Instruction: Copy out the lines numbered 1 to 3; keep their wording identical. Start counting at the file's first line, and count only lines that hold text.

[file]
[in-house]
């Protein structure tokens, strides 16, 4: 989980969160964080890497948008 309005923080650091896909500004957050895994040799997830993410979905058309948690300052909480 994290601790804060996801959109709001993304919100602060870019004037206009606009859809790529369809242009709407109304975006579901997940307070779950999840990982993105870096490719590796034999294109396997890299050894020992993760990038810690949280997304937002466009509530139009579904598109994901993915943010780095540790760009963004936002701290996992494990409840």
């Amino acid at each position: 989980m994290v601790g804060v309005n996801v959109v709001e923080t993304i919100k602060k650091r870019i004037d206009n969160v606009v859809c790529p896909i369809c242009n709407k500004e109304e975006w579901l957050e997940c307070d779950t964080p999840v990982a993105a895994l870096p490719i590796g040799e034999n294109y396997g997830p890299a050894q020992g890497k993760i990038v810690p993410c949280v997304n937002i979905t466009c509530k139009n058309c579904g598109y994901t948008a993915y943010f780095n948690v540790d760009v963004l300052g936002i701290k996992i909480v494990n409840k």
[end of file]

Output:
[in-house]
């Protein structure tokens, strides 16, 4: 989980969160964080890497948008 309005923080650091896909500004957050895994040799997830993410979905058309948690300052909480 994290601790804060996801959109709001993304919100602060870019004037206009606009859809790529369809242009709407109304975006579901997940307070779950999840990982993105870096490719590796034999294109396997890299050894020992993760990038810690949280997304937002466009509530139009579904598109994901993915943010780095540790760009963004936002701290996992494990409840």
């Amino acid at each position: 989980m994290v601790g804060v309005n996801v959109v709001e923080t993304i919100k602060k650091r870019i004037d206009n969160v606009v859809c790529p896909i369809c242009n709407k500004e109304e975006w579901l957050e997940c307070d779950t964080p999840v990982a993105a895994l870096p490719i590796g040799e034999n294109y396997g997830p890299a050894q020992g890497k993760i990038v810690p993410c949280v997304n937002i979905t466009c509530k139009n058309c579904g598109y994901t948008a993915y943010f780095n948690v540790d760009v963004l300052g936002i701290k996992i909480v494990n409840k």